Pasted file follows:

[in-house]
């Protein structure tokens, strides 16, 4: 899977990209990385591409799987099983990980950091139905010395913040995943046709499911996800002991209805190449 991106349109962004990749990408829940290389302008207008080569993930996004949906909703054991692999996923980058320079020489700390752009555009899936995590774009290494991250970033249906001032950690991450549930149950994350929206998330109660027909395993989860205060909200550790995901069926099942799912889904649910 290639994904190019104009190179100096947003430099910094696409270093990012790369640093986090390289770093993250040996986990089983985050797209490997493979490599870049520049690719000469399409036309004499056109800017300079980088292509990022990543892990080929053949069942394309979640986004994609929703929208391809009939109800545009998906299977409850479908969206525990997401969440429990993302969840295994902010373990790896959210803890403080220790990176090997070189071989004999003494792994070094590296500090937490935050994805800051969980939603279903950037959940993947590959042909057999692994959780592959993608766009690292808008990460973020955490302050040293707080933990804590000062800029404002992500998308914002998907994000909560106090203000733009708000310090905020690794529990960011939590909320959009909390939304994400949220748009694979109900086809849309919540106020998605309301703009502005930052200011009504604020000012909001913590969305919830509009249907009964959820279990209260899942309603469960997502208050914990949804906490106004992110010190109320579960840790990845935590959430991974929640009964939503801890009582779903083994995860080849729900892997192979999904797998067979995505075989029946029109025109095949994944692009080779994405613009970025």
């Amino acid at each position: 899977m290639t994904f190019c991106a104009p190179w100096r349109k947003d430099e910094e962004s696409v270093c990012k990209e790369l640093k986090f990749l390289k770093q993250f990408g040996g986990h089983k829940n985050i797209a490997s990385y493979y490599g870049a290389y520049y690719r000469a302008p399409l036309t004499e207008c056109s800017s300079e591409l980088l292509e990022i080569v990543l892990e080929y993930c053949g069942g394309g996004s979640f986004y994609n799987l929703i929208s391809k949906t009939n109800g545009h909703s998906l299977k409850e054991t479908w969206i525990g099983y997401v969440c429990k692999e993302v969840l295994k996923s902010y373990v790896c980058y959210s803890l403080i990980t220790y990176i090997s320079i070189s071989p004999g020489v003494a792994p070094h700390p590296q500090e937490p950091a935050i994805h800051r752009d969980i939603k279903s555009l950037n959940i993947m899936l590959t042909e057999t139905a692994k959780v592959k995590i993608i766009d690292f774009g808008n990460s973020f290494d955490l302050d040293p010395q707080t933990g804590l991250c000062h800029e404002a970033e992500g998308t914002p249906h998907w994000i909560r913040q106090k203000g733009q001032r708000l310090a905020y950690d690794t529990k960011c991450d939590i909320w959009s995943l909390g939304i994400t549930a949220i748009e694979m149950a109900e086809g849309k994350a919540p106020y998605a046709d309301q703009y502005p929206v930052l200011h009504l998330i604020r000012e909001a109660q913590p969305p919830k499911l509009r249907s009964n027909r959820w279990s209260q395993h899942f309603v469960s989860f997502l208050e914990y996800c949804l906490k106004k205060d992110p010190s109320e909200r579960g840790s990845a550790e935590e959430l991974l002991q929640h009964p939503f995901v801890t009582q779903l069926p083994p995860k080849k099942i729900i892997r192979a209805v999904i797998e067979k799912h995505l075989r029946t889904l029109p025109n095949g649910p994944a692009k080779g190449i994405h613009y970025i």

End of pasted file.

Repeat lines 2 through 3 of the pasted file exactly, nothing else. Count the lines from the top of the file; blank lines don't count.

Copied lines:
């Protein structure tokens, strides 16, 4: 899977990209990385591409799987099983990980950091139905010395913040995943046709499911996800002991209805190449 991106349109962004990749990408829940290389302008207008080569993930996004949906909703054991692999996923980058320079020489700390752009555009899936995590774009290494991250970033249906001032950690991450549930149950994350929206998330109660027909395993989860205060909200550790995901069926099942799912889904649910 290639994904190019104009190179100096947003430099910094696409270093990012790369640093986090390289770093993250040996986990089983985050797209490997493979490599870049520049690719000469399409036309004499056109800017300079980088292509990022990543892990080929053949069942394309979640986004994609929703929208391809009939109800545009998906299977409850479908969206525990997401969440429990993302969840295994902010373990790896959210803890403080220790990176090997070189071989004999003494792994070094590296500090937490935050994805800051969980939603279903950037959940993947590959042909057999692994959780592959993608766009690292808008990460973020955490302050040293707080933990804590000062800029404002992500998308914002998907994000909560106090203000733009708000310090905020690794529990960011939590909320959009909390939304994400949220748009694979109900086809849309919540106020998605309301703009502005930052200011009504604020000012909001913590969305919830509009249907009964959820279990209260899942309603469960997502208050914990949804906490106004992110010190109320579960840790990845935590959430991974929640009964939503801890009582779903083994995860080849729900892997192979999904797998067979995505075989029946029109025109095949994944692009080779994405613009970025």
């Amino acid at each position: 899977m290639t994904f190019c991106a104009p190179w100096r349109k947003d430099e910094e962004s696409v270093c990012k990209e790369l640093k986090f990749l390289k770093q993250f990408g040996g986990h089983k829940n985050i797209a490997s990385y493979y490599g870049a290389y520049y690719r000469a302008p399409l036309t004499e207008c056109s800017s300079e591409l980088l292509e990022i080569v990543l892990e080929y993930c053949g069942g394309g996004s979640f986004y994609n799987l929703i929208s391809k949906t009939n109800g545009h909703s998906l299977k409850e054991t479908w969206i525990g099983y997401v969440c429990k692999e993302v969840l295994k996923s902010y373990v790896c980058y959210s803890l403080i990980t220790y990176i090997s320079i070189s071989p004999g020489v003494a792994p070094h700390p590296q500090e937490p950091a935050i994805h800051r752009d969980i939603k279903s555009l950037n959940i993947m899936l590959t042909e057999t139905a692994k959780v592959k995590i993608i766009d690292f774009g808008n990460s973020f290494d955490l302050d040293p010395q707080t933990g804590l991250c000062h800029e404002a970033e992500g998308t914002p249906h998907w994000i909560r913040q106090k203000g733009q001032r708000l310090a905020y950690d690794t529990k960011c991450d939590i909320w959009s995943l909390g939304i994400t549930a949220i748009e694979m149950a109900e086809g849309k994350a919540p106020y998605a046709d309301q703009y502005p929206v930052l200011h009504l998330i604020r000012e909001a109660q913590p969305p919830k499911l509009r249907s009964n027909r959820w279990s209260q395993h899942f309603v469960s989860f997502l208050e914990y996800c949804l906490k106004k205060d992110p010190s109320e909200r579960g840790s990845a550790e935590e959430l991974l002991q929640h009964p939503f995901v801890t009582q779903l069926p083994p995860k080849k099942i729900i892997r192979a209805v999904i797998e067979k799912h995505l075989r029946t889904l029109p025109n095949g649910p994944a692009k080779g190449i994405h613009y970025i």